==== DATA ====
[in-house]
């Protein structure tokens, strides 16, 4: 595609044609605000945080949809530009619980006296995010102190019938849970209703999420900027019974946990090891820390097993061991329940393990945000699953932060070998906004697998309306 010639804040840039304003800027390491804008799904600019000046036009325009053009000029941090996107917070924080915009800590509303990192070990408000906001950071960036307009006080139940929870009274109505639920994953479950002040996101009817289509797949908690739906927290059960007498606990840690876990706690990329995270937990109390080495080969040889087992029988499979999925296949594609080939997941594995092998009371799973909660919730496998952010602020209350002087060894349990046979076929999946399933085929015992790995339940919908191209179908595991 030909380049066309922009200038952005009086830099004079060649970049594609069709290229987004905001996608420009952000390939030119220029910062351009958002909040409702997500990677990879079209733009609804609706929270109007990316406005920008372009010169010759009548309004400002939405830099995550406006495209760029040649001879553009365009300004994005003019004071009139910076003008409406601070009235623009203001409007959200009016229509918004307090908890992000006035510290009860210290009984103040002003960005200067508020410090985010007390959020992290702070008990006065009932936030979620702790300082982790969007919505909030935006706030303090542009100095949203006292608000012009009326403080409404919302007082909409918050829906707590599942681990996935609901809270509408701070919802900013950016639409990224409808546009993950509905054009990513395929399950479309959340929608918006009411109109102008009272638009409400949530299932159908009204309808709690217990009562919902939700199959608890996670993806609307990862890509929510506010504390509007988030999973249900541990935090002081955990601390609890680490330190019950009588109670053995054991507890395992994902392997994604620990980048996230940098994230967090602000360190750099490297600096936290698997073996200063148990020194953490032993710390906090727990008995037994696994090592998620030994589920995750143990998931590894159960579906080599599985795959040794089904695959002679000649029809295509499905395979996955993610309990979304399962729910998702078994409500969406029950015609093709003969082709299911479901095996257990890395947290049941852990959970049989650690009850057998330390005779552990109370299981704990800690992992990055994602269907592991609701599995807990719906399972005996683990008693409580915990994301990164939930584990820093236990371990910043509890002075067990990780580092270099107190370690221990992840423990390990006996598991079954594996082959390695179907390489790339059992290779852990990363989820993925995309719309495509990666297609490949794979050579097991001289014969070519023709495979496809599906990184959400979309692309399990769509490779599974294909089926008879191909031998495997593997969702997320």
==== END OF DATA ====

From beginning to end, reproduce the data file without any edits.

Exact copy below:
[in-house]
């Protein structure tokens, strides 16, 4: 595609044609605000945080949809530009619980006296995010102190019938849970209703999420900027019974946990090891820390097993061991329940393990945000699953932060070998906004697998309306 010639804040840039304003800027390491804008799904600019000046036009325009053009000029941090996107917070924080915009800590509303990192070990408000906001950071960036307009006080139940929870009274109505639920994953479950002040996101009817289509797949908690739906927290059960007498606990840690876990706690990329995270937990109390080495080969040889087992029988499979999925296949594609080939997941594995092998009371799973909660919730496998952010602020209350002087060894349990046979076929999946399933085929015992790995339940919908191209179908595991 030909380049066309922009200038952005009086830099004079060649970049594609069709290229987004905001996608420009952000390939030119220029910062351009958002909040409702997500990677990879079209733009609804609706929270109007990316406005920008372009010169010759009548309004400002939405830099995550406006495209760029040649001879553009365009300004994005003019004071009139910076003008409406601070009235623009203001409007959200009016229509918004307090908890992000006035510290009860210290009984103040002003960005200067508020410090985010007390959020992290702070008990006065009932936030979620702790300082982790969007919505909030935006706030303090542009100095949203006292608000012009009326403080409404919302007082909409918050829906707590599942681990996935609901809270509408701070919802900013950016639409990224409808546009993950509905054009990513395929399950479309959340929608918006009411109109102008009272638009409400949530299932159908009204309808709690217990009562919902939700199959608890996670993806609307990862890509929510506010504390509007988030999973249900541990935090002081955990601390609890680490330190019950009588109670053995054991507890395992994902392997994604620990980048996230940098994230967090602000360190750099490297600096936290698997073996200063148990020194953490032993710390906090727990008995037994696994090592998620030994589920995750143990998931590894159960579906080599599985795959040794089904695959002679000649029809295509499905395979996955993610309990979304399962729910998702078994409500969406029950015609093709003969082709299911479901095996257990890395947290049941852990959970049989650690009850057998330390005779552990109370299981704990800690992992990055994602269907592991609701599995807990719906399972005996683990008693409580915990994301990164939930584990820093236990371990910043509890002075067990990780580092270099107190370690221990992840423990390990006996598991079954594996082959390695179907390489790339059992290779852990990363989820993925995309719309495509990666297609490949794979050579097991001289014969070519023709495979496809599906990184959400979309692309399990769509490779599974294909089926008879191909031998495997593997969702997320």